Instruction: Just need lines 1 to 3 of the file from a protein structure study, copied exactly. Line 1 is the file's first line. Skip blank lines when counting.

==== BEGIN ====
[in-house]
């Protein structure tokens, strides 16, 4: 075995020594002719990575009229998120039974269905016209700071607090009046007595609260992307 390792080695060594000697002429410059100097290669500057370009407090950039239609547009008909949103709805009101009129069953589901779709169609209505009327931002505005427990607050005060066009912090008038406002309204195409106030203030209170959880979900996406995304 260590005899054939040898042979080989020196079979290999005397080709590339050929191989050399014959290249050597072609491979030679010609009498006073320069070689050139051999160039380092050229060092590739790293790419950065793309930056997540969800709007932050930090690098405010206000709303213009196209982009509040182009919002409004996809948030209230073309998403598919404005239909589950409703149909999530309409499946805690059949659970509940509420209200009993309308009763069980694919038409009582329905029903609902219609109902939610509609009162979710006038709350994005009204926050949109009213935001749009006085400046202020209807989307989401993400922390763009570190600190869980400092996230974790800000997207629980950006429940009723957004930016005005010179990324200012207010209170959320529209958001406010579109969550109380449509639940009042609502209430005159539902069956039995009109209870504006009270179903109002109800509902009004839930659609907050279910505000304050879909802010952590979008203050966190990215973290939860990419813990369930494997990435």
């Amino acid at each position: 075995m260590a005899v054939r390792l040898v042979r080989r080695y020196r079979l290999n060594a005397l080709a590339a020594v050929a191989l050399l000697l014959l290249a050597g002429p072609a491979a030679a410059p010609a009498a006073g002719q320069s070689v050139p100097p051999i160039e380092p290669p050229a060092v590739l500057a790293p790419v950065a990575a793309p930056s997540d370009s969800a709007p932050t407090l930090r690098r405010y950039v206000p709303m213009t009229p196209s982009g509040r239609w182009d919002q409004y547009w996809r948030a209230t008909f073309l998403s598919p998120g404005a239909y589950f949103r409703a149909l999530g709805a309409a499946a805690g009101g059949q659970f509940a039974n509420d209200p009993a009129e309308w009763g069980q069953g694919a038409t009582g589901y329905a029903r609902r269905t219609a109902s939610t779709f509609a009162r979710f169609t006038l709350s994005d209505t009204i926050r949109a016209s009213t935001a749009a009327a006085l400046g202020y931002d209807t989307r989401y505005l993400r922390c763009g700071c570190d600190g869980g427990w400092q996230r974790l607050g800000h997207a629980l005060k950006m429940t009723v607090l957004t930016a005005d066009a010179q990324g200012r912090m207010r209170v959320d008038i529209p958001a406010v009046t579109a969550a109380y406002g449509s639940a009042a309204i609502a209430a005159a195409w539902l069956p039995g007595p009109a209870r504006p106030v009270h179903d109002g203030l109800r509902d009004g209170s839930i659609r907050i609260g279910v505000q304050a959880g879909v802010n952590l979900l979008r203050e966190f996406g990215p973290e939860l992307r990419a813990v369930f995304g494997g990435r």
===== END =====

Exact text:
[in-house]
């Protein structure tokens, strides 16, 4: 075995020594002719990575009229998120039974269905016209700071607090009046007595609260992307 390792080695060594000697002429410059100097290669500057370009407090950039239609547009008909949103709805009101009129069953589901779709169609209505009327931002505005427990607050005060066009912090008038406002309204195409106030203030209170959880979900996406995304 260590005899054939040898042979080989020196079979290999005397080709590339050929191989050399014959290249050597072609491979030679010609009498006073320069070689050139051999160039380092050229060092590739790293790419950065793309930056997540969800709007932050930090690098405010206000709303213009196209982009509040182009919002409004996809948030209230073309998403598919404005239909589950409703149909999530309409499946805690059949659970509940509420209200009993309308009763069980694919038409009582329905029903609902219609109902939610509609009162979710006038709350994005009204926050949109009213935001749009006085400046202020209807989307989401993400922390763009570190600190869980400092996230974790800000997207629980950006429940009723957004930016005005010179990324200012207010209170959320529209958001406010579109969550109380449509639940009042609502209430005159539902069956039995009109209870504006009270179903109002109800509902009004839930659609907050279910505000304050879909802010952590979008203050966190990215973290939860990419813990369930494997990435």
């Amino acid at each position: 075995m260590a005899v054939r390792l040898v042979r080989r080695y020196r079979l290999n060594a005397l080709a590339a020594v050929a191989l050399l000697l014959l290249a050597g002429p072609a491979a030679a410059p010609a009498a006073g002719q320069s070689v050139p100097p051999i160039e380092p290669p050229a060092v590739l500057a790293p790419v950065a990575a793309p930056s997540d370009s969800a709007p932050t407090l930090r690098r405010y950039v206000p709303m213009t009229p196209s982009g509040r239609w182009d919002q409004y547009w996809r948030a209230t008909f073309l998403s598919p998120g404005a239909y589950f949103r409703a149909l999530g709805a309409a499946a805690g009101g059949q659970f509940a039974n509420d209200p009993a009129e309308w009763g069980q069953g694919a038409t009582g589901y329905a029903r609902r269905t219609a109902s939610t779709f509609a009162r979710f169609t006038l709350s994005d209505t009204i926050r949109a016209s009213t935001a749009a009327a006085l400046g202020y931002d209807t989307r989401y505005l993400r922390c763009g700071c570190d600190g869980g427990w400092q996230r974790l607050g800000h997207a629980l005060k950006m429940t009723v607090l957004t930016a005005d066009a010179q990324g200012r912090m207010r209170v959320d008038i529209p958001a406010v009046t579109a969550a109380y406002g449509s639940a009042a309204i609502a209430a005159a195409w539902l069956p039995g007595p009109a209870r504006p106030v009270h179903d109002g203030l109800r509902d009004g209170s839930i659609r907050i609260g279910v505000q304050a959880g879909v802010n952590l979900l979008r203050e966190f996406g990215p973290e939860l992307r990419a813990v369930f995304g494997g990435r």